$2 trillion in the hole


Thanks, Wall Street! Time to expand Social Security:

The 25 largest U.S. public pensions face about $2 trillion in unfunded liabilities, showing that investment returns can’t keep up with ballooning obligations, according to Moody’s Investors Service.

The 25 biggest systems by assets averaged a 7.45 percent return from 2004 to 2013, close to the expected 7.65 percent rate, Moody’s said in a report released today. Yet the New York-based credit rater’s calculation of liabilities tripled in the eight years through 2012, according to the report.

“Despite the robust investment returns since 2004, annual growth in unfunded pension liabilities has outstripped these returns,” Moody’s said. “This growth is due to inadequate pension contributions, stemming from a variety of actuarial and funding practices, as well as the sheer growth of pension liabilities as benefit accruals accelerate with the passage of time, salary increases and additional years of service.”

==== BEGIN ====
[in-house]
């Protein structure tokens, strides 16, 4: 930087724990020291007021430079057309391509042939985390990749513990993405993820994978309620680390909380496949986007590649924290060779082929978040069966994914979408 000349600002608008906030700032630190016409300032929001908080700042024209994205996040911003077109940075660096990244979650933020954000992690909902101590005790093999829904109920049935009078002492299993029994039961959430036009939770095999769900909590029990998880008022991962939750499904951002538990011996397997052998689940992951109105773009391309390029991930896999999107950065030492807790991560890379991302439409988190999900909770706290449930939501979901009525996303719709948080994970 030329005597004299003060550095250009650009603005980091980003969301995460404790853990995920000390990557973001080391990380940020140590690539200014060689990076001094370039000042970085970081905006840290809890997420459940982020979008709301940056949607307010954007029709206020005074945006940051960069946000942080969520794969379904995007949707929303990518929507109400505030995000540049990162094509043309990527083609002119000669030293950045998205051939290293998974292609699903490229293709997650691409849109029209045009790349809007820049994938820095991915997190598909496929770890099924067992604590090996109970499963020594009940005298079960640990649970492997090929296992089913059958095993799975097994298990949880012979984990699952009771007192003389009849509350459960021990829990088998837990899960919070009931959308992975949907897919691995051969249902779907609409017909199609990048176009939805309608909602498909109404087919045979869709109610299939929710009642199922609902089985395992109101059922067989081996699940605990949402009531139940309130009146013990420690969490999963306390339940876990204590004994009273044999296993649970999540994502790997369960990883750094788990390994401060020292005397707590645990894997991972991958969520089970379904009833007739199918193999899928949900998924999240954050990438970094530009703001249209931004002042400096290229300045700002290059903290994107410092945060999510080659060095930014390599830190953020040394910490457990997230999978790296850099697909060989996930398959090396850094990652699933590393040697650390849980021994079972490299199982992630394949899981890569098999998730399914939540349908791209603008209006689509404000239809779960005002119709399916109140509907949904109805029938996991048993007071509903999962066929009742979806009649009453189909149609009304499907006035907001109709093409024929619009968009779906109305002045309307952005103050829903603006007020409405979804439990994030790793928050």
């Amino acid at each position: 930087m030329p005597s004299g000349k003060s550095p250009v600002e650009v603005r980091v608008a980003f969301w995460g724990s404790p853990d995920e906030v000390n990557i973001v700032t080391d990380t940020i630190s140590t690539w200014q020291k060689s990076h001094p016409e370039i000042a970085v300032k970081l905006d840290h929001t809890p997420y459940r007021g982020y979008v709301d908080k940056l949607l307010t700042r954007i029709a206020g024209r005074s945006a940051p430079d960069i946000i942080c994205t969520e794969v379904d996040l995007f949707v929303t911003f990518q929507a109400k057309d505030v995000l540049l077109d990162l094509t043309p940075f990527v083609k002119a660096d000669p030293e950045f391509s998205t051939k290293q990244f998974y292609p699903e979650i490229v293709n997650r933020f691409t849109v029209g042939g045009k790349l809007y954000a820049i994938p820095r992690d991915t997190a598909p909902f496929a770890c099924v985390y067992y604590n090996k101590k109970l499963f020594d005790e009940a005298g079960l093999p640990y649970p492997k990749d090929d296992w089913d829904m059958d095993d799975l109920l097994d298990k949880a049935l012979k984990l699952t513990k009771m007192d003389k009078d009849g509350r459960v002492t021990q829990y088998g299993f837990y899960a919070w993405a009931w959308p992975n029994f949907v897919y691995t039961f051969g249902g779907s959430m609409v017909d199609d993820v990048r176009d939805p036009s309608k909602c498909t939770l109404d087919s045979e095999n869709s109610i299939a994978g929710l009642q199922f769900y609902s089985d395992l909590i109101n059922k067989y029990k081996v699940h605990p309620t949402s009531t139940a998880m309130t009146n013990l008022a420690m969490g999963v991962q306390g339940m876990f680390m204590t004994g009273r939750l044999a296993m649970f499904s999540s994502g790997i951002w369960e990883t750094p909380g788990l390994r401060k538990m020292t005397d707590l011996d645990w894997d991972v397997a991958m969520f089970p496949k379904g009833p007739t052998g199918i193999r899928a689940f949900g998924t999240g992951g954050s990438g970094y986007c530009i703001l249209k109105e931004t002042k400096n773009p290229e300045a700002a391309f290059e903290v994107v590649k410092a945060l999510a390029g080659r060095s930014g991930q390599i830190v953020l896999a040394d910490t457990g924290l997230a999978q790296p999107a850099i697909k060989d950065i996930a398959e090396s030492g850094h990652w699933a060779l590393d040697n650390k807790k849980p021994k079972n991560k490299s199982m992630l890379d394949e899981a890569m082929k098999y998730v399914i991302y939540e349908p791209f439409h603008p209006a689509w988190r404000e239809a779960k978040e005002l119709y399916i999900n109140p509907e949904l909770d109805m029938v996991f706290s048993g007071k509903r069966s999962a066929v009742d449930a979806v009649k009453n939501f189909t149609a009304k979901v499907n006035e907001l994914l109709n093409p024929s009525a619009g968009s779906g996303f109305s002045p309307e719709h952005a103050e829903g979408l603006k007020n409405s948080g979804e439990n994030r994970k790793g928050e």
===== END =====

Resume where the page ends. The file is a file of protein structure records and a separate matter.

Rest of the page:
U.S. states and cities are contending with underfunded worker retirement systems. The 18-month recession that ended in June 2009 wiped out asset values and forced cuts to contributions. Now, liabilities are crowding out spending for services, roads and schools.

One thought on “$2 trillion in the hole

  1. And who said Capitalism doesn’t work? We can blame the politicians for this mess. You can’t give away in pensions outlays more than you’re taking in in contributions. The politicians consciously sold out the “next generation” to keep labor peace and to fool everyone into believing that the “miracle of Capitalism” would save the day. What saves the day is proper planning. Planning can be easily accomplished, and in most cases accomplished better, by using a Socialist and eventually a Communist economic model. As long as corruption is vigorously suppressed. Any good Socialist worth their weight would be calling for the Social Security system to be expanded ASAP.

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